FINE LINE/Color/2.35/Dolby Digital, DTS & SDDS/125 Mins./Rated PG-13

Cast: Javier Bardem, Belén Rueda, Lola Dueñas, Mabel Rivera, Celso Bugallo, Clara Segura, Joan Dalmau, Alberto Jiménez. Tamar Novas, José María Pou, Francesc Garrido.
Credits: Directed and edited by Alejandro Amenábar. Written by Amenábar, Mateo Gil. Produced by Fernando Bovaira, Amenábar. Director of photography: Javier Aguirresarobe. Production designer: Benjamín Fernández. Music by Amenábar, Carlos Nunez. Costume designer: Sonia Grande. A Sogepaq presentation of a Sogecine and Himenoptero production, with participation of TVE and Canal Plus. In Spanish with English subtitles.

Here's a film that looks back at the true story of a Spanish quadriplegic, a former sailor who is so despairing of his extreme confinement over several decades, he fights—even goes to court—for the right to die. Add to this challenging plot the fact that The Sea Inside also gives us another key character who has an incurable, degenerative disease. And let's not forget the subtitles and a two-hour-plus running time. Hello, marketing challenge.

Not quite. Alejandro Amenábar's (The Others) stunning drama The Sea Inside delivers what many will consider Spanish star Javier Bardem's best screen performance, and the production itself is so rich in authentic emotional life and breathtaking visuals, word of mouth and positive reviews should carry the (pay) day.

Amenábar and his co-writer Mateo Gil based their script on the life and writings of Ramón Sampedro, who ended his life in the late 1990s after 28 years as a quadriplegic.

As the film makes clear, Ramón (Bardem) had been a robust figure, a seaman from northern Spain who had traveled the world and enjoyed life until a diving accident rendered him paralyzed from the neck down. Ramón is left at the mercy of his family, a mixed bag of caretakers that includes insensitive brother José (Celso Bugallo) and José's stoic wife Manuela (Mabel Rivera), who tends to Ramón with more fastidiousness than warmth. At least their son Javi (Tamar Novas) brings some pleasure to Ramón, who treats him like his own child.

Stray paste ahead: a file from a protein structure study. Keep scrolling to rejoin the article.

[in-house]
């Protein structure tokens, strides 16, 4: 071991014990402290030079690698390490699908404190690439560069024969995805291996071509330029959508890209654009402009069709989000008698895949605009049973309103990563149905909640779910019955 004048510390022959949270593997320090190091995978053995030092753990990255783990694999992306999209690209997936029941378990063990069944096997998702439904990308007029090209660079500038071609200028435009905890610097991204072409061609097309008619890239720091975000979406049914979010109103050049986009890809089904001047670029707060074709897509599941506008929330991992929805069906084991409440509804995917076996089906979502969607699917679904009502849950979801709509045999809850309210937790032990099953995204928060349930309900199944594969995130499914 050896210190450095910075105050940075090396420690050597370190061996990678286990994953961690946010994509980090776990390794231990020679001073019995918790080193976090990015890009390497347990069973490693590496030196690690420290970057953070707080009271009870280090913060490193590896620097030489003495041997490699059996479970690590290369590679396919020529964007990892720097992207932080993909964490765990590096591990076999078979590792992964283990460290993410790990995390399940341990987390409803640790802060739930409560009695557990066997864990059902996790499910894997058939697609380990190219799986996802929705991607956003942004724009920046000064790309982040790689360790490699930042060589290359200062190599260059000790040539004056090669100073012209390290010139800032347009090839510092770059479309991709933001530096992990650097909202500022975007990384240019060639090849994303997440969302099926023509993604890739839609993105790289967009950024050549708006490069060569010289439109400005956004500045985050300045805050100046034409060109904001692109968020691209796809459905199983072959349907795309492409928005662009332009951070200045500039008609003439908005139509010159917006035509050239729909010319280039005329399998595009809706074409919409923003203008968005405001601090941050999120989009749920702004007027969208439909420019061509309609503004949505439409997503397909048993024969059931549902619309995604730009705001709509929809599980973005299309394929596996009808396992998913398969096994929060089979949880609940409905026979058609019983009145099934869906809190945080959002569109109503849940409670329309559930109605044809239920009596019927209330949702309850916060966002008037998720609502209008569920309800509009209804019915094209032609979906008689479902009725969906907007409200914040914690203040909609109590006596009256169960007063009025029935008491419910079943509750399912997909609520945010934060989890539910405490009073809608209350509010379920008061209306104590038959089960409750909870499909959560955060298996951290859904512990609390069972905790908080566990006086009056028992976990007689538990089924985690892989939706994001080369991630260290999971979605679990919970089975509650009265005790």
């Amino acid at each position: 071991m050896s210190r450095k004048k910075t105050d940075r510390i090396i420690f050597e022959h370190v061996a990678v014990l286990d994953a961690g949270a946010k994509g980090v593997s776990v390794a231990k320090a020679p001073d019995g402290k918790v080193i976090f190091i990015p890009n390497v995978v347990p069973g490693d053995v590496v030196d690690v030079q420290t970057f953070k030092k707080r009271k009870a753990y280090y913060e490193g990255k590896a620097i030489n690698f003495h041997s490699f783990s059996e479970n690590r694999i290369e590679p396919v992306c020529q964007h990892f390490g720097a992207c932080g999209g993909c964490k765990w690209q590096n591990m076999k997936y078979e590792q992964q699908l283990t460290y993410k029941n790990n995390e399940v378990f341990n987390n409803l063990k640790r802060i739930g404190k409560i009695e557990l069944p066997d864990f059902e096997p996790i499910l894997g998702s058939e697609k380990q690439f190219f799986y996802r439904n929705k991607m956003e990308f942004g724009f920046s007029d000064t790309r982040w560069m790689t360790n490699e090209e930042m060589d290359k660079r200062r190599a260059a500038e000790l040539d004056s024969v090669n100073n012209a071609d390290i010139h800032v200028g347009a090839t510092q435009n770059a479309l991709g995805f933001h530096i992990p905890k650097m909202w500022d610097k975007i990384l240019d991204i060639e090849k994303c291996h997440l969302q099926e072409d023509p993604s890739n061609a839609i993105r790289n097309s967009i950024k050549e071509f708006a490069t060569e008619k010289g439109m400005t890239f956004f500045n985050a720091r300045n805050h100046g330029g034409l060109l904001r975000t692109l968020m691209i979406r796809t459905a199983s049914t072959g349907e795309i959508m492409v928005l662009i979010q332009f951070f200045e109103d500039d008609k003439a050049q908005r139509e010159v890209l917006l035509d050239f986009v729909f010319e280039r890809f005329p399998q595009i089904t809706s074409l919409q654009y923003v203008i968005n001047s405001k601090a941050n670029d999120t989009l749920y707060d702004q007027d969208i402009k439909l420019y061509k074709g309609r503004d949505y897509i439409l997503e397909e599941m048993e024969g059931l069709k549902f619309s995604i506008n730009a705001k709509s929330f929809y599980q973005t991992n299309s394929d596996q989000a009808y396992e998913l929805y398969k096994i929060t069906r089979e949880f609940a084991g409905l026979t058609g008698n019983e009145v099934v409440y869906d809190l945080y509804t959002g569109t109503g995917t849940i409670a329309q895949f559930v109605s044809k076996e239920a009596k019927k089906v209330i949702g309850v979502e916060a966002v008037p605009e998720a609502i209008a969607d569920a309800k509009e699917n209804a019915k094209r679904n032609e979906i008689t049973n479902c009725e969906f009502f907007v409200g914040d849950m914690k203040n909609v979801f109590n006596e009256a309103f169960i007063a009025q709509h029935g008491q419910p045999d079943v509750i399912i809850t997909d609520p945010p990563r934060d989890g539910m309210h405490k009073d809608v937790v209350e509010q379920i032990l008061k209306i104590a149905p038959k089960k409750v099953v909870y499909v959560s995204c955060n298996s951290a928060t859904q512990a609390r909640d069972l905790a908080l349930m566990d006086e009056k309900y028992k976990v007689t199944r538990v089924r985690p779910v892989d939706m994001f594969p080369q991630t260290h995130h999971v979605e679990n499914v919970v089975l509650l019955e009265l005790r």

But it is people beyond family who truly connect with Ramón, although not one of them can bring to him a reason to live. Rather, they facilitate what Ramón wants more than anything and what Spain’s legal system denies him—the right to die. Most importantly, there is lawyer Julia (Spanish television star Belén Rueda, making her big screen debut), who helps Ramón prepare his case for assisted suicide. The two form a strong bond, but their deep emotional connection is strained when Ramón learns that Julia is dealing with an incurable degenerative disease.

The emotionally unstable Rosa (Lola Dueñas), a local radio personality with her own troubles who becomes a kind of benign stalker, is drawn to Ramón with a mission to save him from ending his life. But he wisely sees more self-interest than selflessness in Rosa’s narrowly focused activism on his behalf.

Ramón ultimately gets his day in court, a development that director Amenábar could have milked for some sustained suspense. But this time out, that’s not where the filmmaker’s interests lie. Rather, it’s the turmoil inside his hero, so poignantly expressed by his star, that gives the film its unexpected power—and title.

Under Amenábar’s direction and with Javier Aguirresarobe’s magnificent cinematography, The Sea Inside is also a visual tour de force that manages to externalize Ramón’s inner feelings—his torment, longings, fantasies and memories. It's this vast, varied, churning, all-powerful “sea inside” the man that drives him to end his life.

A kind of Whose Life Is It Anyway? for today’s art-house audience, The Sea Inside, in spite of its downbeat subject, should see upbeat numbers, thanks to Bardem’s startling performance, fine acting in all supporting roles, great production values meshing perfectly with the story, and Amenábar’s wise, assured direction. Young and known mostly for genre films, he should continue—as The Sea Inside most convincingly suggests—to surprise with choices made outside the box.